June writing prompts

June 1st: The screen flickered, and then he was gone. She sat back, her eyes narrowed as she surveyed the monitor. Did that really just happen? Forefinger and thumb rubbed the bridge of her nose, pushing up her glasses. “I need a drink.” It was true, but it had been so long since any form... Continue Reading →

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Dandelions

We recently moved over 3,000 miles across the country to a Great Lake area city. With this, comes a large shift in climate. Our previous city was hot and dry in the summer and cold and dry in the winter. The green that one could see usually appeared dusty and dull, as if covered in... Continue Reading →

Editing never ceases

I wish I could say that everything was perfect with the book launch and with the book itself. It wasn't, and I have learned a lot about this process including that editing and perfecting one's craft can never cease. One thing that occurred through reading the reviews that my book has gotten so far is... Continue Reading →

M. H. Elrich!

M. H. Elrich and I grew up telling stories and creating characters and worlds together. I am so honored and pleased to host her on my blog today as she launches her first book, Etania's Worth. I hope you enjoy her stories as much as I do!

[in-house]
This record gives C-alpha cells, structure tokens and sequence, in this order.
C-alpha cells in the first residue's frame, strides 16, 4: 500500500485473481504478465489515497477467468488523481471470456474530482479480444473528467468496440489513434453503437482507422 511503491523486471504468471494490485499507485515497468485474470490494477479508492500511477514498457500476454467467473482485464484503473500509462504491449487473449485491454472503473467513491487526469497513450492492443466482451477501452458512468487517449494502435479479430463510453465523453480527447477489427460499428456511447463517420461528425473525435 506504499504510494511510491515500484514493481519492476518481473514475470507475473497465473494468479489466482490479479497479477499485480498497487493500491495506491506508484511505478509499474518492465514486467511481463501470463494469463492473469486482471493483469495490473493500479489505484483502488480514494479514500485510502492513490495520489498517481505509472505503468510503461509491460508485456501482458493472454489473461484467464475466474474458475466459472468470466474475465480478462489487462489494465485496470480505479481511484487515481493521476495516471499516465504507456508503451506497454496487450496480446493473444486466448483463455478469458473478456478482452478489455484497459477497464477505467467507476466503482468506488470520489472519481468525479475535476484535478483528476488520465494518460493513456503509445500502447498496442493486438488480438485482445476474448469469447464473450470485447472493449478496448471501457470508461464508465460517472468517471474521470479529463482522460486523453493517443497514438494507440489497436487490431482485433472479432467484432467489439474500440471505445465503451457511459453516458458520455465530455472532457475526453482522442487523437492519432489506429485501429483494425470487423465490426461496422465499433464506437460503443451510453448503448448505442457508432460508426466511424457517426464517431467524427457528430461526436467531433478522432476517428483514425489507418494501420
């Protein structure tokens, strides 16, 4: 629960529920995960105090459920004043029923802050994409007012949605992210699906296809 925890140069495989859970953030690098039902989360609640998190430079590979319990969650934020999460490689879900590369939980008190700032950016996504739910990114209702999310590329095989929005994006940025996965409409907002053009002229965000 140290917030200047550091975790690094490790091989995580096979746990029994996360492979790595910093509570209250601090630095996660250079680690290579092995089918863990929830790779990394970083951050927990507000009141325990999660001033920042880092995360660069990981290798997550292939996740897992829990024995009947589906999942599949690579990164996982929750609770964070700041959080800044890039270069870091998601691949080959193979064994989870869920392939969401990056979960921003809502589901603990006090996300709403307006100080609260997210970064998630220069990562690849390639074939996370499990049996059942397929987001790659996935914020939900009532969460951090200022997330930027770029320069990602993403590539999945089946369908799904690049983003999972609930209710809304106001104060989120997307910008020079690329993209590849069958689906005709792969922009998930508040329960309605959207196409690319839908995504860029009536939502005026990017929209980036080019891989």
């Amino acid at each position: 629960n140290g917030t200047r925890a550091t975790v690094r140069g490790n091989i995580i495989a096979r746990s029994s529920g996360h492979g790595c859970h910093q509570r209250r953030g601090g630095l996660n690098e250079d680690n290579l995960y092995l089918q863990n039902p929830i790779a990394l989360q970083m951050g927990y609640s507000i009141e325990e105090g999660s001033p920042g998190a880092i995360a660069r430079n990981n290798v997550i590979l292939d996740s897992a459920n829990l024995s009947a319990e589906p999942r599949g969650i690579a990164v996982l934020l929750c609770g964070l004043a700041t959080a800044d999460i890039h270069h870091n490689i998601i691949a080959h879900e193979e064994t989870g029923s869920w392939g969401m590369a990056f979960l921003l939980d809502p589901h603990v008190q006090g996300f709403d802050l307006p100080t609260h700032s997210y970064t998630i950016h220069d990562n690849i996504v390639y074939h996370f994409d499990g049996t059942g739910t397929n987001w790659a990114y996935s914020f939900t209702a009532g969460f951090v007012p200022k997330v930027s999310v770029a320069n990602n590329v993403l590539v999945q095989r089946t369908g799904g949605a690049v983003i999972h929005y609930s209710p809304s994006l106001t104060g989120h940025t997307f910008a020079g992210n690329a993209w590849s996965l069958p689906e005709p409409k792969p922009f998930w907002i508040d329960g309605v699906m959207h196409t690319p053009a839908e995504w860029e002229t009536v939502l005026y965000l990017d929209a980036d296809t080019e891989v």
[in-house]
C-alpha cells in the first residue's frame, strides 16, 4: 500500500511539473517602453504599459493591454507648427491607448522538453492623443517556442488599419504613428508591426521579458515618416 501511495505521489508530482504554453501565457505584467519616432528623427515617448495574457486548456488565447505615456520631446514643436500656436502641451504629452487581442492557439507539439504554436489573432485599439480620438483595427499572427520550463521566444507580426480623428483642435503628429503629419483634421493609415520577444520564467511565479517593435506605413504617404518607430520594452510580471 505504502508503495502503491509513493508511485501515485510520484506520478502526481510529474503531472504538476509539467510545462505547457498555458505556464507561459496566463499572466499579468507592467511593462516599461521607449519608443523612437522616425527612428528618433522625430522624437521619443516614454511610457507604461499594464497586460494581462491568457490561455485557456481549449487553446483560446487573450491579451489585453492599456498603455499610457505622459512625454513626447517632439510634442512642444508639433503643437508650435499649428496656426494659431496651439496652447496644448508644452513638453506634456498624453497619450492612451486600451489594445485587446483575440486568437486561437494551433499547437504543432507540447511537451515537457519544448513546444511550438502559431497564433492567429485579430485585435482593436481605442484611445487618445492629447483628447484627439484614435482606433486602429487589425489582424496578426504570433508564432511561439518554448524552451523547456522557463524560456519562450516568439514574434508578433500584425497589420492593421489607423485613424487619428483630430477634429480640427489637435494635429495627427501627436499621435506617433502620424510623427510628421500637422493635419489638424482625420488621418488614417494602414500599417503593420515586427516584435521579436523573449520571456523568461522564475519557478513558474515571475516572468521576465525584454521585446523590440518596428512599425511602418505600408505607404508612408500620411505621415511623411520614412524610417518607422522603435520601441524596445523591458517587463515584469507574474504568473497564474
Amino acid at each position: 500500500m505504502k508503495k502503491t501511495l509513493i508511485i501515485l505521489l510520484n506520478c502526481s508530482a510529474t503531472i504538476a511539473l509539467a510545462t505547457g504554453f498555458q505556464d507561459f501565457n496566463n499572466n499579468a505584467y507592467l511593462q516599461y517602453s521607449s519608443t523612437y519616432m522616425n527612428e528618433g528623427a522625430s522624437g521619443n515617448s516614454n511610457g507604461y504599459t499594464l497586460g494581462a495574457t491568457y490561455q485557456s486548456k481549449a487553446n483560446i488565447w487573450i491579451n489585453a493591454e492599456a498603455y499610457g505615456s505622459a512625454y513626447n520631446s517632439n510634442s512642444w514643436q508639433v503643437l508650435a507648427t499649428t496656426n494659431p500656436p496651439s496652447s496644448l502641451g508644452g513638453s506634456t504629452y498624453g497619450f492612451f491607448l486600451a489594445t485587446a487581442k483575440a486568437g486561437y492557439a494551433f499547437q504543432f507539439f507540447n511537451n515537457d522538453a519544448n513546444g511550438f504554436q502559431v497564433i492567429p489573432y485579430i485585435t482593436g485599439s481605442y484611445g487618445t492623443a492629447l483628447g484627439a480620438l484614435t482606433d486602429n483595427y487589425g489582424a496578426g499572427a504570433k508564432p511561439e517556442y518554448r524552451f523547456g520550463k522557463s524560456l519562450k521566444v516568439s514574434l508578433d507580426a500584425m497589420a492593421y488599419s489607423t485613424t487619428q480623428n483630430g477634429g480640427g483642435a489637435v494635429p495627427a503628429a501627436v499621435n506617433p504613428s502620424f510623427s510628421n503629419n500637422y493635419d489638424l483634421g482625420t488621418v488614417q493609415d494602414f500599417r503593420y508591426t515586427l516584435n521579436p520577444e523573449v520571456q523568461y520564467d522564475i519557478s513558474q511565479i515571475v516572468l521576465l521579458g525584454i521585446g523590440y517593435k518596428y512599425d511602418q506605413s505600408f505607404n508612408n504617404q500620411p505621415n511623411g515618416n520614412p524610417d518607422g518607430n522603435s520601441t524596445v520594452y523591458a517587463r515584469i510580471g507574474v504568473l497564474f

9 Things Not to Do in NaNoWriMo

In writing Legacy this November, I have enjoyed and relished the advice that has floated down my timeline. Hopefully you gain something from this as I did.

tobylitt

1. Don’t Bore Yourself

When I’m starting a writing class, I usually emphasise that the most important thing in a first draft isn’t the idea, it isn’t the atmosphere, and it certainly isn’t the individual sentences.

The most important thing in the first draft is excitement.

If you write what you know are in-between bits, they will read as in-between bits.

You need to be excited by what you’re writing, so that the reader gets excited by it.

This isn’t dependent on genre. For a romance writer, they can be romantically thrilled; for an experimental writer, they can be experimentally stoked.

If you write something that’s flat to begin with, pumping it up will just leave you something obviously hollow.

When faced with a choice in plotting, you need to overdo, overcomplicate and overwhelm yourself with possibilities, rather than timidly get something down you know you can safely finish.

Leave tidying up for December…

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